Turkish President Recep Tayyip Erdogan’s attempts to censor journalists and cartoonists doesn’t extend just to Turkish citizens: When she tried to leave Turkey this past Sunday, Dutch journalist Ebru Umar was arrested and brought before a judge for tweets she posted about President Erdogan.
Umar was arrested after some of her tweets regarding a recent article she wrote about Erdogan were reported to Turkish officials. The journalist was arrested under the pretense that her tweets were critical of the Turkish president — an offense that is punishable by up to four years in jail.
Her article covered a recent exchange between Turkish officials and the Netherlands regarding a controversial email was sent from Turkish authorities to Netherlands-based Turkish organizations, demanding the names of those who have criticized President Erdogan and his government. Although the intent behind the email is unclear, discussions between the two governments arose amid allegations that President Erdogan himself “personally” requested those who criticize him to be turned in.
In Umar’s article, she commented upon the excuse given by the Turkish consulate that the email was an “unfortunate choice of words,” comparing the action to practices of the Dutch WWII Nazi party. In her article, Umar called Mr. Erdogan “the most megalomaniac dictator since the foundation of the republic in 1923,” adding that, “every Dutch-Turk who supports this call by the consulate and thinks they can act as traitors by snitching on what Dutch people say about ‘sultan’ Erdogan.”
In light of her heated debate on Twitter, Umar is now being detained in Turkey, and it is unclear about how things will proceed. In a recent tweet, Umar noted that she is “free but forbidden to leave the country.”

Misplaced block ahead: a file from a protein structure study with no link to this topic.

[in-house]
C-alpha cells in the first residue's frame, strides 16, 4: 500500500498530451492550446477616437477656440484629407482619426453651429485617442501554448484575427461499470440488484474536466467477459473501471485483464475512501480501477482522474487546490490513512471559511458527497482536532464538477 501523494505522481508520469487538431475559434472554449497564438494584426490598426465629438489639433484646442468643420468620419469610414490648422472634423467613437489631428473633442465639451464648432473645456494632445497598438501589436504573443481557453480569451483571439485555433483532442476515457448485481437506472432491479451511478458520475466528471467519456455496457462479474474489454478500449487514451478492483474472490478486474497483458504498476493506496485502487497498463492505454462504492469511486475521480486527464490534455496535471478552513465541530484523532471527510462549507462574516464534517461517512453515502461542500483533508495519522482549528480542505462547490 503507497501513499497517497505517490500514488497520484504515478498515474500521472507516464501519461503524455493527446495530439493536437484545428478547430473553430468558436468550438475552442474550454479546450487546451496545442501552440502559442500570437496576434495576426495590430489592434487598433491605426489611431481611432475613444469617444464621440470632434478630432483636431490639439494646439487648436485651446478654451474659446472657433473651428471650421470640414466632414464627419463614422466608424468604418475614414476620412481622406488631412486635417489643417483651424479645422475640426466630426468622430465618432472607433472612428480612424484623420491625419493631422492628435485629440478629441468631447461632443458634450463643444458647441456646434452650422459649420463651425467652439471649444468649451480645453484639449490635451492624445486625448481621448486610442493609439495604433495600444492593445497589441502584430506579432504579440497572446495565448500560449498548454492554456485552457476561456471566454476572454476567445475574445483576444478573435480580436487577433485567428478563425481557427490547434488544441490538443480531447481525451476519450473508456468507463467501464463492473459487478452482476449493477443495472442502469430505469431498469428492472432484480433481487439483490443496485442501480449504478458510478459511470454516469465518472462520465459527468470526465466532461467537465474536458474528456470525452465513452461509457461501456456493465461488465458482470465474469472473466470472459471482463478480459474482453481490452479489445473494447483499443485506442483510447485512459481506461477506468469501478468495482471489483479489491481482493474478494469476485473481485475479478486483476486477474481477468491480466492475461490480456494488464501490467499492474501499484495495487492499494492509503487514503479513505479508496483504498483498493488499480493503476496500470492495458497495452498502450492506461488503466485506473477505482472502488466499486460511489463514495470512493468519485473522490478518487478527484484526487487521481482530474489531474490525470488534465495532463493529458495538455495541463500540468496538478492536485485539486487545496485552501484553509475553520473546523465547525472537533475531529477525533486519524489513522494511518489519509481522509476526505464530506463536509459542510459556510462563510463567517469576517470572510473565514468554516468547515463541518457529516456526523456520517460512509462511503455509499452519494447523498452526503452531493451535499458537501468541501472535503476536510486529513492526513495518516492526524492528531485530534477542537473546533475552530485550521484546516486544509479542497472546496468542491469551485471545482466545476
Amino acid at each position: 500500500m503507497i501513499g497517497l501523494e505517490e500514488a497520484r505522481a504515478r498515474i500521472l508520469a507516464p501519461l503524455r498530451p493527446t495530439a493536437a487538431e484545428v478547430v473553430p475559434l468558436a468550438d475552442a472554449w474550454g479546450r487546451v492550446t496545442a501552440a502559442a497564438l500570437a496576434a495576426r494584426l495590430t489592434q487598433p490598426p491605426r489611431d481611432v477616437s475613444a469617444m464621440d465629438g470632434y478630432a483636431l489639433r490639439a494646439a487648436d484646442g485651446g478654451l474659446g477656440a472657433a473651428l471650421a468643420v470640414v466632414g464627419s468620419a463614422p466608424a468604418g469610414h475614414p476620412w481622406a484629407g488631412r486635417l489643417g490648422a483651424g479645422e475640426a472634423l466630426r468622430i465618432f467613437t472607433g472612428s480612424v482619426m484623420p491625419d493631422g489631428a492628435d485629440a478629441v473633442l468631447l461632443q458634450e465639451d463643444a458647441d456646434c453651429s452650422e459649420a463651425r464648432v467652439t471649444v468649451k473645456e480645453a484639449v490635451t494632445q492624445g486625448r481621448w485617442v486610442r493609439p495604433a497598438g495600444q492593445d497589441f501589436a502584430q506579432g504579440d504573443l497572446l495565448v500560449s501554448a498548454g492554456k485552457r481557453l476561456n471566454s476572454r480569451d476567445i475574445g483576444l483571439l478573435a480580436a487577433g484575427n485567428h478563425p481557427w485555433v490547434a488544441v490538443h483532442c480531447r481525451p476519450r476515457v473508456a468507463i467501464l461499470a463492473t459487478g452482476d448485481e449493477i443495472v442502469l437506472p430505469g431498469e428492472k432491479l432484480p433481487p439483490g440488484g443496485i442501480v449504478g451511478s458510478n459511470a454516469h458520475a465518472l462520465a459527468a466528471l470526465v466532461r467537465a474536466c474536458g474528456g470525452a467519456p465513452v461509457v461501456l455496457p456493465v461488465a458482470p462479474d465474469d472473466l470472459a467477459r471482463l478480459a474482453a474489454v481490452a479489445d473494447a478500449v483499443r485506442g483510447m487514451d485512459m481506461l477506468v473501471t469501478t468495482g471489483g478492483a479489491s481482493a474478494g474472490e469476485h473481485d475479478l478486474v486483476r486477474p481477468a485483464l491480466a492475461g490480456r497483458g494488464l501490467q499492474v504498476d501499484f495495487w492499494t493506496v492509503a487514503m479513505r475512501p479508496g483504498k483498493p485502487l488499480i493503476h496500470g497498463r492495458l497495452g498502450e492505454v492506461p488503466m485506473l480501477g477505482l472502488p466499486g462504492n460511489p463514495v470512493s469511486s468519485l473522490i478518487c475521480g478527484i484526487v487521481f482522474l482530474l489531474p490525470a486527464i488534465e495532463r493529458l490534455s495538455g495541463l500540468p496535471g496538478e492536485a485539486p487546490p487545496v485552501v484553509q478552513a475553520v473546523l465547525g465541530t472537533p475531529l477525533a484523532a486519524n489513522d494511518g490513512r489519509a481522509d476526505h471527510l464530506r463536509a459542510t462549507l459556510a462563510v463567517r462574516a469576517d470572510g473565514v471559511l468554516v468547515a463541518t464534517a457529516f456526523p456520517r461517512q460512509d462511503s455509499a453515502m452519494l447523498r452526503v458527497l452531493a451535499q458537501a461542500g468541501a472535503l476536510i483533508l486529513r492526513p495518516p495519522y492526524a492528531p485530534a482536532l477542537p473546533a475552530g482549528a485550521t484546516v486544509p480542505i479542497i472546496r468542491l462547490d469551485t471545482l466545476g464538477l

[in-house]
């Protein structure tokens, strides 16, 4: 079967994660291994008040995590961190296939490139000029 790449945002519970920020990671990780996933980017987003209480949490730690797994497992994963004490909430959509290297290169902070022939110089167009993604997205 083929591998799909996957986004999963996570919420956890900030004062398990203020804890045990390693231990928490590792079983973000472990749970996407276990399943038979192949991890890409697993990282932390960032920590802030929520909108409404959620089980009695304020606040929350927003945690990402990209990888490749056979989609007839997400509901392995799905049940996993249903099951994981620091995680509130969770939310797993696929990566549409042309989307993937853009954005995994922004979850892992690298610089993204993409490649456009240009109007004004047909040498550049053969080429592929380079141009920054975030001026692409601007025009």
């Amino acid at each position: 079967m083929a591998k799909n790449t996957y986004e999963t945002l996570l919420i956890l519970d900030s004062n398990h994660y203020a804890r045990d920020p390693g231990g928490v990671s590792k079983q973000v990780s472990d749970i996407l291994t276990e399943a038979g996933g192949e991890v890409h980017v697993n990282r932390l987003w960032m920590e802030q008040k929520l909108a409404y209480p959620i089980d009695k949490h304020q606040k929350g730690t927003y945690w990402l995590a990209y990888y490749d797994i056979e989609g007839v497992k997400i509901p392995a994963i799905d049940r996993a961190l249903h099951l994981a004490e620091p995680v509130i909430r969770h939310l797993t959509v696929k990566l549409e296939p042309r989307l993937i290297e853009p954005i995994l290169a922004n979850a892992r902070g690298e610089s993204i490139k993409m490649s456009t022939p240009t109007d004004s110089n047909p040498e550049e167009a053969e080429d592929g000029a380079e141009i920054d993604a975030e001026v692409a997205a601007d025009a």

Turkey’s extreme crackdown on free speech has become a growing concern. Earlier this month, President Obama called it a “troubling” path for Turkey, and others like Nobel Laureate Orhan Pamuk have noted that “freedom of expression has fallen to a very low level.” Not only have cartoonists like Bahadır Baruter and Ozer Aydogan been the target of Turkey’s censorship attempts, but just recently Turkish comedian, actor, and cartoonist Cem Yilmaz was put on trial for criticizing Turkish governor Selim Cebiroglu.
The Dutch government is currently in correspondence with Turkey about the situation regarding Umar’s arrest, but as Dutch education minister Jet Bussenmaker told the Dutch television network WNL, “It is absurd that you can be arrested for a tweet.” Moreover, in a statement sent on Sunday by the Dutch Foreign Ministry, the Netherlands took a stab at President Erdogan stating, “Freedom of speech and freedom of the press is a fundamental right. An E.U. candidate member state should honor such rights.”
Contributing Editor Caitlin McCabe is an independent comics scholar who loves a good pre-code horror comic and the opportunity to spread her knowledge of the industry to those looking for a great story!